The Limits of Knowing
This post is about suicide and mental health issues.
I was listening to the live stream of Roxane Gay speaking in New York last night at the PEN World Voices Festival. She said “When you write and gain attention for it, it can be really overwhelming because everyone thinks they know you when they do not.”
She writes about very personal issues – of her sexual assault, her body issues, her feminism. Even with some intimate issues subjected to the public eye, she is a private person. She said that what she puts out in the world, she’s prepared to have out in the world. Managed discretion. Personal boundaries.
I began to think about how much I’ve written on this blog about my childhood and my personal development struggles – about what gets edited out, the issues I skirt, the misdeeds that I leave in the recesses of my brain, but mostly the dark moments when I think I just want to rest. I don’t want to struggle anymore. I’m so tired of feeling this way.
I’m at a point in my life when I recognize this creature, this mental hobgoblin that lures me with the idea that it could all stop. It took my father in his late 30s, nearly took my mother in her teens, called to me repeatedly as a teenager, and beckoned me to sit on the bathroom floor with a straight razor in hand when I was 23.
Once, when I talked about my depression with a friend, she asked if I wanted her to call a crisis line. She didn’t realize that she was the crisis line. This embarrassed me and felt like a betrayal of intimacy, this lack of understanding. Some people don’t know that to say something out loud is to lessen its power in one’s head. Perhaps it is an unfair burden. That incident stigmatized me for several years, made me crack jokes even as I felt the darkness descending.
People are still surprised when those with celebrity status and/or material fortunes commit suicide. It doesn’t surprise me at all. That suicide is on the rise in this country is also not a surprise. When we know people by their production values, their presentation, we don’t see the cutting room floor. We don’t see those moments of despair when the cameras are off and the distracting crowd goes away.
The only value in me writing about this perhaps lies in the fact that I am still here, at age 50, over a decade older than my father when he composed a 17-page suicide note, closed the garage door, attached a hose to the exhaust, and asphyxiated. I am here, writing, reading, living with a family who loves me. I am here, still in the struggle to stay out of the shadows. I am here to experience joy, surprise, delight, and sometimes a comforting sort of melancholy that does not overwhelm me, but fills me instead with words.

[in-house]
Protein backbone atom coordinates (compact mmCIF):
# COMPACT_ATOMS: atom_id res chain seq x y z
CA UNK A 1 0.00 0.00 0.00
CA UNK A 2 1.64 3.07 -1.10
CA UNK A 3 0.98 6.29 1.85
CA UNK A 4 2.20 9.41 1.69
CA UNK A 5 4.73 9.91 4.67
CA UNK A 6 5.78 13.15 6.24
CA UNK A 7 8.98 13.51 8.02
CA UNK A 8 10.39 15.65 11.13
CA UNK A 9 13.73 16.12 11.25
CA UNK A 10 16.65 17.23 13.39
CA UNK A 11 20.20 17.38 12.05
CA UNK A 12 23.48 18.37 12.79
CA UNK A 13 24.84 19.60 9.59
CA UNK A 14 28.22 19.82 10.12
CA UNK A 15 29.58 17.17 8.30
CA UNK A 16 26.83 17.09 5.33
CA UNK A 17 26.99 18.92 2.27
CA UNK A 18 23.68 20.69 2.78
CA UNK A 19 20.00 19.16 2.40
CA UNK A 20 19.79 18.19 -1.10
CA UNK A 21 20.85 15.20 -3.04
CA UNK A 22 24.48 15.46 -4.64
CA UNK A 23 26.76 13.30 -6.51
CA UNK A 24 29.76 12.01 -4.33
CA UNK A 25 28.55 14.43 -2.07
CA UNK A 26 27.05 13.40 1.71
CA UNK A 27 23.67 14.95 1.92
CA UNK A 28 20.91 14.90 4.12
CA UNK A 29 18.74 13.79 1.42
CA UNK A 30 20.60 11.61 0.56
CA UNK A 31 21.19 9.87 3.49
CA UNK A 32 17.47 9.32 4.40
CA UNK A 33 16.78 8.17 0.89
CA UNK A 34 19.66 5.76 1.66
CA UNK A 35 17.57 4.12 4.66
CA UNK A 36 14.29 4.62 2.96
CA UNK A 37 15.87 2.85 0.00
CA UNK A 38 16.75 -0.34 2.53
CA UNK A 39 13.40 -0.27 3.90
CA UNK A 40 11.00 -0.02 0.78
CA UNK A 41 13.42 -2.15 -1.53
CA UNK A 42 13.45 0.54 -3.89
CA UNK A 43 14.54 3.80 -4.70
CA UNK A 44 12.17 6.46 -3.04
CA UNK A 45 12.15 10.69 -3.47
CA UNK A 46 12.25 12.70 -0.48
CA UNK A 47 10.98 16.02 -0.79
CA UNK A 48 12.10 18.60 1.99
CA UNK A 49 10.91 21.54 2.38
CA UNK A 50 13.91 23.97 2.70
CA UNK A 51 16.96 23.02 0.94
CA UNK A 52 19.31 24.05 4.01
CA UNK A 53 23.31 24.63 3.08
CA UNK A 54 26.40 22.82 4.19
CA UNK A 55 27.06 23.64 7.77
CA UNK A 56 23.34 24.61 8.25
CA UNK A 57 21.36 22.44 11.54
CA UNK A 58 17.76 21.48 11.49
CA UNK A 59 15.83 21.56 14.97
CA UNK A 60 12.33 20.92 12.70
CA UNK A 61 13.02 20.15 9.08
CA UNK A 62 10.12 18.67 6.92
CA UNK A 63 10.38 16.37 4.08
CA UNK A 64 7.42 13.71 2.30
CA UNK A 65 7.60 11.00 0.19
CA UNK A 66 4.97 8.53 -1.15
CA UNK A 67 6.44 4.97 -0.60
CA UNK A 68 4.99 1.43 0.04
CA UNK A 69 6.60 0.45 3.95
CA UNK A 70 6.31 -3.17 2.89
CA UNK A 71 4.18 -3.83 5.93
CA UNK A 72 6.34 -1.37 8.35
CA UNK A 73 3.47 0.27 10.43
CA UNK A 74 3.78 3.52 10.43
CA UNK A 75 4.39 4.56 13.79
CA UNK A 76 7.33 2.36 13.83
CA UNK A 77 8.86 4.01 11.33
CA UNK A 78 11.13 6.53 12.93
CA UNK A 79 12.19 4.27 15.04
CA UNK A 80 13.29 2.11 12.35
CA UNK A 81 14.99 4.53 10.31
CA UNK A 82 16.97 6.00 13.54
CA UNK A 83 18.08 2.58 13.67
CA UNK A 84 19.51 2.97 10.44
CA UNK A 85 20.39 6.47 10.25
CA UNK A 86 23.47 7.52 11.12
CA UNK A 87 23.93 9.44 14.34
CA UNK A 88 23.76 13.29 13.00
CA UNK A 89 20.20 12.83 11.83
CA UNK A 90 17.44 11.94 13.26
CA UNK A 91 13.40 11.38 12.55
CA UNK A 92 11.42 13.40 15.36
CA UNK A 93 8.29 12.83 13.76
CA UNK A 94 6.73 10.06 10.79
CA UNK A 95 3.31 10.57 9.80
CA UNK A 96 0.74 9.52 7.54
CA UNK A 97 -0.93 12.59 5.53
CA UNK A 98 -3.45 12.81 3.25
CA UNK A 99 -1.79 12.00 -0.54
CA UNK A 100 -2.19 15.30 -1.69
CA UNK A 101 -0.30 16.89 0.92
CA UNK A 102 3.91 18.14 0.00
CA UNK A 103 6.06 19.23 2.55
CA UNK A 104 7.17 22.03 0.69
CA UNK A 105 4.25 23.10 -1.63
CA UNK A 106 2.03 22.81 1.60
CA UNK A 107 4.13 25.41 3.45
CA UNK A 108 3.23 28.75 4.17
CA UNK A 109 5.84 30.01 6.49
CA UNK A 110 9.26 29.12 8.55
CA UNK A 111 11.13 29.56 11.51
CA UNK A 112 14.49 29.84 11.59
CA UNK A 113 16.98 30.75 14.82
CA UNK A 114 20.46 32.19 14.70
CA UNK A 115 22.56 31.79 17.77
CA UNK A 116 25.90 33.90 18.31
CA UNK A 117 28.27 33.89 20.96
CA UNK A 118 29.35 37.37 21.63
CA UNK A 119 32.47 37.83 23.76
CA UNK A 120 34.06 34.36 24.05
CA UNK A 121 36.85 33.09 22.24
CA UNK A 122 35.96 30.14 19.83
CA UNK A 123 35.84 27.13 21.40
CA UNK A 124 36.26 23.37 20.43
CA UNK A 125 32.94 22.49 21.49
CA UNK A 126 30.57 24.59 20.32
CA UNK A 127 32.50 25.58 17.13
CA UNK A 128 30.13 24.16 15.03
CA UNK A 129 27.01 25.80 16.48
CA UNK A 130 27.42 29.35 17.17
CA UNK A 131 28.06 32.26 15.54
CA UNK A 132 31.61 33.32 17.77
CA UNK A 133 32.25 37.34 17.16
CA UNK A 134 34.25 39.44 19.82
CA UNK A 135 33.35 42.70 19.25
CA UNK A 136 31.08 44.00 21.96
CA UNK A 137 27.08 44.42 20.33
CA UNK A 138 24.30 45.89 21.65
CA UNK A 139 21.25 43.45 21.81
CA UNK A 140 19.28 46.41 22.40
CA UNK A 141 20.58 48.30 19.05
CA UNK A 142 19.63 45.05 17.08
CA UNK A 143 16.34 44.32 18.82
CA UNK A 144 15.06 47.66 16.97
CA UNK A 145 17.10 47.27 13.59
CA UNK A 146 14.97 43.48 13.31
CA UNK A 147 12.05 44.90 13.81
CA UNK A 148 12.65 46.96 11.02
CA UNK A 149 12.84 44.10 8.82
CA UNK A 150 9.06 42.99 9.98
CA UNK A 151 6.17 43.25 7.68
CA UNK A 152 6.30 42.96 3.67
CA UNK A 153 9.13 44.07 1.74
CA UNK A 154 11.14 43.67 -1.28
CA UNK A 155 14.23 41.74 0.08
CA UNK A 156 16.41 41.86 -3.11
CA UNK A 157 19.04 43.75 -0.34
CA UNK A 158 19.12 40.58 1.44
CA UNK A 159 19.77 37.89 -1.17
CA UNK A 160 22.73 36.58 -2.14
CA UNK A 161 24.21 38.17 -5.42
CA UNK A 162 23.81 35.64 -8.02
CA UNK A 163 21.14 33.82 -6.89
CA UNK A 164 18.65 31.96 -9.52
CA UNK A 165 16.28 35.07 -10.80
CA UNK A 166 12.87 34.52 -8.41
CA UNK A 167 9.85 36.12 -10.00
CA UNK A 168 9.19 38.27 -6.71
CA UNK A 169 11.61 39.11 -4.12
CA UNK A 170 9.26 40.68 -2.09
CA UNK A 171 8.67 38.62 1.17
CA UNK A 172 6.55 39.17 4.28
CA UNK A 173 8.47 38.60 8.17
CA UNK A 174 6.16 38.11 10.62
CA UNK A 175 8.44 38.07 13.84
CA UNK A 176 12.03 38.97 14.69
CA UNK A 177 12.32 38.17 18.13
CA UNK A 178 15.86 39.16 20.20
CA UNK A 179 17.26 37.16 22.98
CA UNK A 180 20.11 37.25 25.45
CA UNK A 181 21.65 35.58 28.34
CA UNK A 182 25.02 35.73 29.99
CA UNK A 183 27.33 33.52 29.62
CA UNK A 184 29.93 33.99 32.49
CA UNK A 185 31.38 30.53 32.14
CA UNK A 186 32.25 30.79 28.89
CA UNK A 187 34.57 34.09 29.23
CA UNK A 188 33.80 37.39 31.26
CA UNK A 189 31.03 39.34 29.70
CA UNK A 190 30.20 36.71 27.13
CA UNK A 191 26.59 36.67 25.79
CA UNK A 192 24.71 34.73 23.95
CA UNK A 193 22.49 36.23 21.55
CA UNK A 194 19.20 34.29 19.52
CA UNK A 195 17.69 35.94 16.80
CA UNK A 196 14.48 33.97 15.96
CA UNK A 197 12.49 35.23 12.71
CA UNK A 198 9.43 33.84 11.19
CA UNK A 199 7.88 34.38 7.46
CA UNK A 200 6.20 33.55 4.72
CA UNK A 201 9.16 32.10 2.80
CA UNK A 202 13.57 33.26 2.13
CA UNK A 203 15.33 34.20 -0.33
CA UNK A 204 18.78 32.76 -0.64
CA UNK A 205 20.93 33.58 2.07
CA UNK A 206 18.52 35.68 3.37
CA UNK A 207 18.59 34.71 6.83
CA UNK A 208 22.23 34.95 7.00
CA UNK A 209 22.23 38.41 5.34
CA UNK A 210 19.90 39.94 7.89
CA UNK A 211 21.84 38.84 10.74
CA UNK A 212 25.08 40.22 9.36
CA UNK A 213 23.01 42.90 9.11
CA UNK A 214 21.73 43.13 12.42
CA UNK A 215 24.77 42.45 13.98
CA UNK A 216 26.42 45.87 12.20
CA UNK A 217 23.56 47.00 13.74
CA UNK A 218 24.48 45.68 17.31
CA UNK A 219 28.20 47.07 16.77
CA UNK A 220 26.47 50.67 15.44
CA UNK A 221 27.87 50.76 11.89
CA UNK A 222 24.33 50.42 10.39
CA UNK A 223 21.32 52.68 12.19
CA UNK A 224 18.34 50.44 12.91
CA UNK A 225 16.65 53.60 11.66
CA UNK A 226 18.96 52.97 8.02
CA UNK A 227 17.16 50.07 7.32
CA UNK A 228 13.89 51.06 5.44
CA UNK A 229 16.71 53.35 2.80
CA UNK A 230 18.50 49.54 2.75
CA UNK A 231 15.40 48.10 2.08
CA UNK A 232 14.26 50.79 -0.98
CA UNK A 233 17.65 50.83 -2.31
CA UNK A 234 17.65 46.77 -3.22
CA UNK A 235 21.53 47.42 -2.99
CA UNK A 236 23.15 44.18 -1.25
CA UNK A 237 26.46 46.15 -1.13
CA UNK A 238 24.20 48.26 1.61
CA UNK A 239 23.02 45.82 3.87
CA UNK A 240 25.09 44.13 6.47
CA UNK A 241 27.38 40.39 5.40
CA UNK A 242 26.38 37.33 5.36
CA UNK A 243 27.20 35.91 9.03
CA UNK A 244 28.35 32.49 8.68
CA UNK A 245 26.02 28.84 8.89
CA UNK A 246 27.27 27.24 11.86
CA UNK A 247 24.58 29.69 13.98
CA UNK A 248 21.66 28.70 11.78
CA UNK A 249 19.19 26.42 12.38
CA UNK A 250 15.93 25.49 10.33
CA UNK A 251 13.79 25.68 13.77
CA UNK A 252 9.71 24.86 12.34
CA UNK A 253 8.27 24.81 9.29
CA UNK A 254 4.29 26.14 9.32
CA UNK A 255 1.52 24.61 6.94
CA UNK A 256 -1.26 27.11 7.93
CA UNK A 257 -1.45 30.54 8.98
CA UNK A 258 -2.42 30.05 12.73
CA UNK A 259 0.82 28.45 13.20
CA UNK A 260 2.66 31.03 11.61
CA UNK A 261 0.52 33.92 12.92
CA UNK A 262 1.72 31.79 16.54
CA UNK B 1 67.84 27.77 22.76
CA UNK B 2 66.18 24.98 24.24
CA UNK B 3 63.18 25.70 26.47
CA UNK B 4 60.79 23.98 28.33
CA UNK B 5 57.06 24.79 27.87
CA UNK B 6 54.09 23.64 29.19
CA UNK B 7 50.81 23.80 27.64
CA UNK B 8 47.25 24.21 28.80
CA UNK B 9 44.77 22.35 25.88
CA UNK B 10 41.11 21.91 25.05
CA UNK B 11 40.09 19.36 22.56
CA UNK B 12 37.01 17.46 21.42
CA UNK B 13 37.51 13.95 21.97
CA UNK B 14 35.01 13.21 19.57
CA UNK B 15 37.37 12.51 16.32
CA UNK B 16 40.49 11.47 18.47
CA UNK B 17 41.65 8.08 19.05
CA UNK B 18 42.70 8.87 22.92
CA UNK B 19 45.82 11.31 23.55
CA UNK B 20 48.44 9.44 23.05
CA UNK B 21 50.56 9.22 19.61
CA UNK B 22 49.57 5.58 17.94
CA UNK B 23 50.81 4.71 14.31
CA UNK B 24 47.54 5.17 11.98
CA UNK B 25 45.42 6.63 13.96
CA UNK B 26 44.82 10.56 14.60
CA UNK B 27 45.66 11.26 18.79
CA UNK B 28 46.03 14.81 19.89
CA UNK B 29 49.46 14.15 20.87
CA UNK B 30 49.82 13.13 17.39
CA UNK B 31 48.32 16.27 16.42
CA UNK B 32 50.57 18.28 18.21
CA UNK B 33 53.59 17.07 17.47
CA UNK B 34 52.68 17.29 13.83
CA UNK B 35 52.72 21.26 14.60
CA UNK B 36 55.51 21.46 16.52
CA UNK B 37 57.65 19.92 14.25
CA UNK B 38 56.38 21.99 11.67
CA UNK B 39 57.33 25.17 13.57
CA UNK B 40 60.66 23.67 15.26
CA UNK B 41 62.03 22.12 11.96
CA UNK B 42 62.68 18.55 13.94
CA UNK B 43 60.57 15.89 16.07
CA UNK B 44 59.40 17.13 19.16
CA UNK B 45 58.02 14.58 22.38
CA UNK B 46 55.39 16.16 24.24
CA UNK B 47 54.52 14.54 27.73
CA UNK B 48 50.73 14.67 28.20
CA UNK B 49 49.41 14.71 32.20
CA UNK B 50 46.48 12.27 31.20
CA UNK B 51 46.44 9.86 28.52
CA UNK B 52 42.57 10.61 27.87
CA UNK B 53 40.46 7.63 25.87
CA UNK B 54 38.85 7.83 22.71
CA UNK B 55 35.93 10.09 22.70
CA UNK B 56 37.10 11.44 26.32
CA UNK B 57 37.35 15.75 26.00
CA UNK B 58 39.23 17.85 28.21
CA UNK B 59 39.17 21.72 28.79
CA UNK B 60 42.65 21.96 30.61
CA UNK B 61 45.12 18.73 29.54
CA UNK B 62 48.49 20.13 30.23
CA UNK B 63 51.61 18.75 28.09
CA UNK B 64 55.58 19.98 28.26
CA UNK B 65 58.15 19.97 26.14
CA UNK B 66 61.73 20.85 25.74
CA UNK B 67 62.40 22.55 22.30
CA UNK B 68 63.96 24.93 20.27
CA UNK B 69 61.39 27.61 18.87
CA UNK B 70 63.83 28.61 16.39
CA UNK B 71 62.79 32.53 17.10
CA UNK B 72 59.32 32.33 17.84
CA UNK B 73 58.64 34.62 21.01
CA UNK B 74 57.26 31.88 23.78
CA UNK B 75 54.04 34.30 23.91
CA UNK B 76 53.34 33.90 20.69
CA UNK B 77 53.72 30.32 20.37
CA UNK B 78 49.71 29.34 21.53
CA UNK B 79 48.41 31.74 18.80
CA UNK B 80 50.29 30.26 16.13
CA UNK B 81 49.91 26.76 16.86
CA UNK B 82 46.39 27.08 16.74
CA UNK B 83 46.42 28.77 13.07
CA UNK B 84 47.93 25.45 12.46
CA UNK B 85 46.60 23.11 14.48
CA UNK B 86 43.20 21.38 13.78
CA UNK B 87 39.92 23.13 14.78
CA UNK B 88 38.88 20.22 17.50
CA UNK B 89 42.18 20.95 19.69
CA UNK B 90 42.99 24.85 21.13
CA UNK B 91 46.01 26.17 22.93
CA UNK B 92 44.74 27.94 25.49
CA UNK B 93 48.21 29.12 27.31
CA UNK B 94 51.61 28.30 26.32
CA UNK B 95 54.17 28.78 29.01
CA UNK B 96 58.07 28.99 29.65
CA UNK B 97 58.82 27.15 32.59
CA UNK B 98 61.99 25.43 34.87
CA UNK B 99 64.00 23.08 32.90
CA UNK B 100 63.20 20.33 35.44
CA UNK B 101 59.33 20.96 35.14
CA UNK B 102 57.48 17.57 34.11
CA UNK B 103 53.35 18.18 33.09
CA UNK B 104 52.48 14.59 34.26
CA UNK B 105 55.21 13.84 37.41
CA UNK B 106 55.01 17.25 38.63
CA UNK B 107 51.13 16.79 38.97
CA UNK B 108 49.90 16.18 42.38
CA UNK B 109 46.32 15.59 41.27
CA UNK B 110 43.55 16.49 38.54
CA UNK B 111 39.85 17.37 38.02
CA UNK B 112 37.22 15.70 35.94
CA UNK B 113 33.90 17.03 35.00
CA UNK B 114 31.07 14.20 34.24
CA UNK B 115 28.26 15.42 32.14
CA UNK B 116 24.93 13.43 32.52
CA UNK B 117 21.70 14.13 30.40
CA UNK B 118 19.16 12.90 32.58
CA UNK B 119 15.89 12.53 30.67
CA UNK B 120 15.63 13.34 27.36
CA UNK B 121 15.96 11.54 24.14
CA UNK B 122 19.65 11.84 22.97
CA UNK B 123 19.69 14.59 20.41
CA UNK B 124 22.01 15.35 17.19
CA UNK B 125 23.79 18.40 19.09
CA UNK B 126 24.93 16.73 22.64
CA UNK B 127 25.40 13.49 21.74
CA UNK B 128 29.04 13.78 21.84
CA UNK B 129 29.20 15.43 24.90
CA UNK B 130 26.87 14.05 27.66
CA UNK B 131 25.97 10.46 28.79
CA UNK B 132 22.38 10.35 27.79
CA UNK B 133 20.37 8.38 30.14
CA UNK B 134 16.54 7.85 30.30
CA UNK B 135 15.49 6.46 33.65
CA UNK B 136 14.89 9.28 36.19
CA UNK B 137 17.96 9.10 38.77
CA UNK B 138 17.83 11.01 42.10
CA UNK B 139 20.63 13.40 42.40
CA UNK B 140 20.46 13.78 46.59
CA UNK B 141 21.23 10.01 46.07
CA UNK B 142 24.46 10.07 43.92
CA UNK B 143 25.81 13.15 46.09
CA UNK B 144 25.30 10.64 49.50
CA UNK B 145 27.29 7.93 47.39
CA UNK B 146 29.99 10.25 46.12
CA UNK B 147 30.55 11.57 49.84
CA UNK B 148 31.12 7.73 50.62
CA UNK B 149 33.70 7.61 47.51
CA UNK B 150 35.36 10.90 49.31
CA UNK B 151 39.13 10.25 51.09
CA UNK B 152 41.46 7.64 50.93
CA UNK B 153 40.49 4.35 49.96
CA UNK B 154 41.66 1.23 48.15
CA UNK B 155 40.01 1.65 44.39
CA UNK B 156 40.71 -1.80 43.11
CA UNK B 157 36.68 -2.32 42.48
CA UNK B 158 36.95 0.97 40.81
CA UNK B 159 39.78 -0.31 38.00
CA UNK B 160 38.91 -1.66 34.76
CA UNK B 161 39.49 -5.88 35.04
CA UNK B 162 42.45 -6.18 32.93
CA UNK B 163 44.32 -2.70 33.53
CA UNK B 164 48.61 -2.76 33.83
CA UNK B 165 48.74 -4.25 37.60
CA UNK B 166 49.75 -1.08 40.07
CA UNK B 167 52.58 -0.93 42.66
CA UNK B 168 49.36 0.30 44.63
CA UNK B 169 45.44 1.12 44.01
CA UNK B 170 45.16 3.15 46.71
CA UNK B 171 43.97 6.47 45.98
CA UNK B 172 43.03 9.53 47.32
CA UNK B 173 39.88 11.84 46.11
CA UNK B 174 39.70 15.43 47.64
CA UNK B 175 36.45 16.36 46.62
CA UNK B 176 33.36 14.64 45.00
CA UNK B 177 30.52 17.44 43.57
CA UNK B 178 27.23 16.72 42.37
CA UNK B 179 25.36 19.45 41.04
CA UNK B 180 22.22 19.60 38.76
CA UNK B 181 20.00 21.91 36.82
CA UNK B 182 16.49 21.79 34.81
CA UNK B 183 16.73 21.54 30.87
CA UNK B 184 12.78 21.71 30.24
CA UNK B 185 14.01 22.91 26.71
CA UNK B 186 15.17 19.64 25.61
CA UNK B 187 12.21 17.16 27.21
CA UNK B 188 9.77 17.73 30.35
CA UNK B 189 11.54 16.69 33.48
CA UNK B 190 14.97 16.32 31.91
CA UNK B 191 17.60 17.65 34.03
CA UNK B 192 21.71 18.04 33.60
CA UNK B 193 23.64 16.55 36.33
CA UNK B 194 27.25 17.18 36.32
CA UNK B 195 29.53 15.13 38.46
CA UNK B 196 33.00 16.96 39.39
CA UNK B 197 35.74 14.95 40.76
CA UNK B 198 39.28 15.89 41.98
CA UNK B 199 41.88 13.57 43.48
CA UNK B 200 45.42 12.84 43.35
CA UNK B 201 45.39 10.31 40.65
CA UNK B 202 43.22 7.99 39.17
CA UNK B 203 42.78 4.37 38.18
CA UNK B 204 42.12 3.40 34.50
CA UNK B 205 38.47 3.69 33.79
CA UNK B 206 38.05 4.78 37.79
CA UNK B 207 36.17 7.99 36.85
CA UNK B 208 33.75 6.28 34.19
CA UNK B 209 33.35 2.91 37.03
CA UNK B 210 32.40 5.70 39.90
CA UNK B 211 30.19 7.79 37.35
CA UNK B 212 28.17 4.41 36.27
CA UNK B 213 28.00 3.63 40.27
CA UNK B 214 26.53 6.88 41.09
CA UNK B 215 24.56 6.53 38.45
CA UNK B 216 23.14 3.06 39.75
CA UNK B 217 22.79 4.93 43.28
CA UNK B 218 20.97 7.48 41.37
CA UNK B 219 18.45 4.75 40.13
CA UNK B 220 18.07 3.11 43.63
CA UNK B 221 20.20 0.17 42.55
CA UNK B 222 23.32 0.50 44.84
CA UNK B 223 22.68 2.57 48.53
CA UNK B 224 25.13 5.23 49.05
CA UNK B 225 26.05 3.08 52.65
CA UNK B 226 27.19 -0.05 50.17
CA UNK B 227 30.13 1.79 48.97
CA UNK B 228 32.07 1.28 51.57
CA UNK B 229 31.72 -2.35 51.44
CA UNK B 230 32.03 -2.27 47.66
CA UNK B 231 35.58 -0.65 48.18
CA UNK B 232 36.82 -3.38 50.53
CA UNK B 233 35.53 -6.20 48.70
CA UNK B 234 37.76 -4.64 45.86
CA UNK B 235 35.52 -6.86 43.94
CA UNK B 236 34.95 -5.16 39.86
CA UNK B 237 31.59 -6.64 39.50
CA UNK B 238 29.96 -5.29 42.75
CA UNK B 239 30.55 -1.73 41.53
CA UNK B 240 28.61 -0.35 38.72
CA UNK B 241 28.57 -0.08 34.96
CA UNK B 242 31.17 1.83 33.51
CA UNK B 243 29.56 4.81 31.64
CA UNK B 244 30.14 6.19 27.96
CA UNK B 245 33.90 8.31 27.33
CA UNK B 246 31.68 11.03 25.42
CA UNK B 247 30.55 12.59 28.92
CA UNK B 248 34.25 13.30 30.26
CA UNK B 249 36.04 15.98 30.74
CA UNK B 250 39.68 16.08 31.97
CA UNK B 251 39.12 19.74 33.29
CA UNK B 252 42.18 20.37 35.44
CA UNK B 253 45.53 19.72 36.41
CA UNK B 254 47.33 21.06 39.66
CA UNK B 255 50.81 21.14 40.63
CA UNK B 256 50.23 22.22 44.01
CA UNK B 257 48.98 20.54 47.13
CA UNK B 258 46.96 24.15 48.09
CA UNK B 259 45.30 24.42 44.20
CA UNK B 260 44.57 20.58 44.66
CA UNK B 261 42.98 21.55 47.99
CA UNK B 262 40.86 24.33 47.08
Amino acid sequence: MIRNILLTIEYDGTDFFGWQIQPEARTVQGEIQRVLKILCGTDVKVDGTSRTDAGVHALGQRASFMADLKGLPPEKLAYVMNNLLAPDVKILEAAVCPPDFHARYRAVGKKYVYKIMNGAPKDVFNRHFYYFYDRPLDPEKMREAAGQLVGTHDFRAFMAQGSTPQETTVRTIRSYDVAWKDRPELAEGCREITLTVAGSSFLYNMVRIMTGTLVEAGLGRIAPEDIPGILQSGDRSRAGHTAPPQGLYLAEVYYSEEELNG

The odds were against me. My parents met as patients at an outpatient psychiatric clinic. My family history is riddled with mental illness. In my late teens and early twenties, I began to self-medicate with booze. A drunk who could go from an acquaintance’s bed to brawling to blackout in the course of one evening. I leaned on compulsive tendencies to fill this inexplicable void – a void that leaked like a sieve.
On the outside, I showed up on time, I worked hard, I laughed and smiled. I had friends and boyfriends and ambitions. Then there were the weekends when I could not get out of bed. I would not answer the phone or the door. The curtains were drawn closed. Every nerve was dulled. I stayed in a cocoon of darkness and silence, because anything else took too much energy.
This absence of life, of feeling, this moment in space where nothing matters, is the stage needed for the hobgoblin to do his act. It starts out with the idea of darkness that seems warm and comforting compared to all the pain, the sharp edges, and the endless road of sameness ahead. It gives us visions of our futures – futures filled with the same kind of wounds we are experiencing at the moment. Why go on?
The thing is, we’re not very good at predicting outcomes and depression lies its ass off. I had no idea that I would go on to a life that gifts me every day. I had no idea that I would feel loved or that I’d wake up feeling pretty good. I had no idea that I’d get opportunities over and over to create a better life for myself. In the darkness, I could see nothing, just those emotions I had in that minute.
Like so many people, I’m tempted to write good advice, post suicide prevention numbers, go on about the state of our mental health system. That information is out there, everywhere now. But for the person who is in that moment, all of that means nothing. It takes energy and wherewithal to call a number, find a therapist, get help. Those are all good things to do, positive things to do, but those things rarely happen on the razor’s edge.
I am here now, because I waited.
Perhaps I understood something, because of my family, not in spite of them. I understood the volatility of emotion, the impermanence of situations, the idea of nothingness – the space where nothing would ever change again. I waited. And when I was able to get off that bathroom floor, it wasn’t with clarity of purpose. It was all based on maybe. Maybe I’ll feel better tomorrow, maybe something will be different. I was not prepared to give up my maybes.
When I was strong enough, I sought help. I learned tools to cope with the vagaries of my mind. I built a gentle life that gave me room to care for myself in those darker moments. I asked for help. I learned to give words to these feelings and found people who did not shy away when I spoke.
I did not know where my life would go and I don’t know what it will be in the future. Circumstances can change on a dime. What I do know, is that no hobgoblin gets to take away my maybe.